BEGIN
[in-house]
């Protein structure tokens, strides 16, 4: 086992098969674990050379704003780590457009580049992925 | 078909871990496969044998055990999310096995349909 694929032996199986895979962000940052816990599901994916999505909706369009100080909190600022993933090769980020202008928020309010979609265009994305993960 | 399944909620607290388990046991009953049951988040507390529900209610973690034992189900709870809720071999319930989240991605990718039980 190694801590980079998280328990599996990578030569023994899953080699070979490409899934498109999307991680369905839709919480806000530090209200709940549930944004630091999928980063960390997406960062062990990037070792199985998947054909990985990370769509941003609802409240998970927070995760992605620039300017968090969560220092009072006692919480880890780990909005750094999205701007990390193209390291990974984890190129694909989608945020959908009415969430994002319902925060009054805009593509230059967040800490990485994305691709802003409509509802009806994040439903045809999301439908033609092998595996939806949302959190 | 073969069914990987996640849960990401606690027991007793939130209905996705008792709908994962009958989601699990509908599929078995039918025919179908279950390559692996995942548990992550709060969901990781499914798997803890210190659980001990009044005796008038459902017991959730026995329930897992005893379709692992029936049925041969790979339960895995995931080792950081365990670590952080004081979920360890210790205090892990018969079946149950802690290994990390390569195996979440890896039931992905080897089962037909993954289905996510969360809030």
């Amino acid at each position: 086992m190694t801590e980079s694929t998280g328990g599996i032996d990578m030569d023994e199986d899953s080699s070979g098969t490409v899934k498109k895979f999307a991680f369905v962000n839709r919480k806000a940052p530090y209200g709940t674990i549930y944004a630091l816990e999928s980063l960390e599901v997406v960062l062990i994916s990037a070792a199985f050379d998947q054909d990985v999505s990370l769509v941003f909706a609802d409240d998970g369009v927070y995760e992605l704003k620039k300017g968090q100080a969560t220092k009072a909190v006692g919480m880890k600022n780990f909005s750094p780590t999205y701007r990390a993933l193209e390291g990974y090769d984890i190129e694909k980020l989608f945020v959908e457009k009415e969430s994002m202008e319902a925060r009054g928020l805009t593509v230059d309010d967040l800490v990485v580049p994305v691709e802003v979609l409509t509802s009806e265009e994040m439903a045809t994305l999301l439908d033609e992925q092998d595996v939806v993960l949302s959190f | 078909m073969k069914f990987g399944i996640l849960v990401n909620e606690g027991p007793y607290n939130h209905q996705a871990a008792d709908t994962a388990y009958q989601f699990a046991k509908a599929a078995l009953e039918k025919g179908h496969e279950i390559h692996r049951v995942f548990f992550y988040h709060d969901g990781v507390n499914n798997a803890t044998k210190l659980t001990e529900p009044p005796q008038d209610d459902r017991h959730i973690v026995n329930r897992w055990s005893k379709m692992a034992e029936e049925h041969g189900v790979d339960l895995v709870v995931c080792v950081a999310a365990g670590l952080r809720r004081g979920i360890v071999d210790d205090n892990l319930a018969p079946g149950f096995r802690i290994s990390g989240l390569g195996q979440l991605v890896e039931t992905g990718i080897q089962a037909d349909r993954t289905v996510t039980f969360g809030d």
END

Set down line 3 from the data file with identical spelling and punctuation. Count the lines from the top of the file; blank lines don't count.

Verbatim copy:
């Amino acid at each position: 086992m190694t801590e980079s694929t998280g328990g599996i032996d990578m030569d023994e199986d899953s080699s070979g098969t490409v899934k498109k895979f999307a991680f369905v962000n839709r919480k806000a940052p530090y209200g709940t674990i549930y944004a630091l816990e999928s980063l960390e599901v997406v960062l062990i994916s990037a070792a199985f050379d998947q054909d990985v999505s990370l769509v941003f909706a609802d409240d998970g369009v927070y995760e992605l704003k620039k300017g968090q100080a969560t220092k009072a909190v006692g919480m880890k600022n780990f909005s750094p780590t999205y701007r990390a993933l193209e390291g990974y090769d984890i190129e694909k980020l989608f945020v959908e457009k009415e969430s994002m202008e319902a925060r009054g928020l805009t593509v230059d309010d967040l800490v990485v580049p994305v691709e802003v979609l409509t509802s009806e265009e994040m439903a045809t994305l999301l439908d033609e992925q092998d595996v939806v993960l949302s959190f | 078909m073969k069914f990987g399944i996640l849960v990401n909620e606690g027991p007793y607290n939130h209905q996705a871990a008792d709908t994962a388990y009958q989601f699990a046991k509908a599929a078995l009953e039918k025919g179908h496969e279950i390559h692996r049951v995942f548990f992550y988040h709060d969901g990781v507390n499914n798997a803890t044998k210190l659980t001990e529900p009044p005796q008038d209610d459902r017991h959730i973690v026995n329930r897992w055990s005893k379709m692992a034992e029936e049925h041969g189900v790979d339960l895995v709870v995931c080792v950081a999310a365990g670590l952080r809720r004081g979920i360890v071999d210790d205090n892990l319930a018969p079946g149950f096995r802690i290994s990390g989240l390569g195996q979440l991605v890896e039931t992905g990718i080897q089962a037909d349909r993954t289905v996510t039980f969360g809030d």